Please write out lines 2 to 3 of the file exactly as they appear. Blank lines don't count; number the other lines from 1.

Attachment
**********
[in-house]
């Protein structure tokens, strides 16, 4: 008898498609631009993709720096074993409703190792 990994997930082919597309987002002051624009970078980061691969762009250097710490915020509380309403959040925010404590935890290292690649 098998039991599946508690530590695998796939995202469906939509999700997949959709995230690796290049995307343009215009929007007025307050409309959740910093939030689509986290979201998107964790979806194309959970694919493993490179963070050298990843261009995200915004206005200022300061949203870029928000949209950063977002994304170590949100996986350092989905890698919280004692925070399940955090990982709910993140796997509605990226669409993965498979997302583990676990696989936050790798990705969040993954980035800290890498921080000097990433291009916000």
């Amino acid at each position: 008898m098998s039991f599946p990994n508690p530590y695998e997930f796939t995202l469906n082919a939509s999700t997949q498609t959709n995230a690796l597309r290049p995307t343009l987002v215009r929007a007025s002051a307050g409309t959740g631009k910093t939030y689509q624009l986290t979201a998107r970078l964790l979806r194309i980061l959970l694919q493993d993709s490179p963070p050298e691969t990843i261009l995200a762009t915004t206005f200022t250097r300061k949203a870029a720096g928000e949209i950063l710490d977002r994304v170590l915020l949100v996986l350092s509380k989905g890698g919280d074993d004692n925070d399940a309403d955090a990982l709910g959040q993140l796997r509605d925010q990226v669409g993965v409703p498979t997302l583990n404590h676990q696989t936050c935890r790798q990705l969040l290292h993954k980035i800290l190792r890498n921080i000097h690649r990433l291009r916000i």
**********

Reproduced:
């Protein structure tokens, strides 16, 4: 008898498609631009993709720096074993409703190792 990994997930082919597309987002002051624009970078980061691969762009250097710490915020509380309403959040925010404590935890290292690649 098998039991599946508690530590695998796939995202469906939509999700997949959709995230690796290049995307343009215009929007007025307050409309959740910093939030689509986290979201998107964790979806194309959970694919493993490179963070050298990843261009995200915004206005200022300061949203870029928000949209950063977002994304170590949100996986350092989905890698919280004692925070399940955090990982709910993140796997509605990226669409993965498979997302583990676990696989936050790798990705969040993954980035800290890498921080000097990433291009916000």
């Amino acid at each position: 008898m098998s039991f599946p990994n508690p530590y695998e997930f796939t995202l469906n082919a939509s999700t997949q498609t959709n995230a690796l597309r290049p995307t343009l987002v215009r929007a007025s002051a307050g409309t959740g631009k910093t939030y689509q624009l986290t979201a998107r970078l964790l979806r194309i980061l959970l694919q493993d993709s490179p963070p050298e691969t990843i261009l995200a762009t915004t206005f200022t250097r300061k949203a870029a720096g928000e949209i950063l710490d977002r994304v170590l915020l949100v996986l350092s509380k989905g890698g919280d074993d004692n925070d399940a309403d955090a990982l709910g959040q993140l796997r509605d925010q990226v669409g993965v409703p498979t997302l583990n404590h676990q696989t936050c935890r790798q990705l969040l290292h993954k980035i800290l190792r890498n921080i000097h690649r990433l291009r916000i």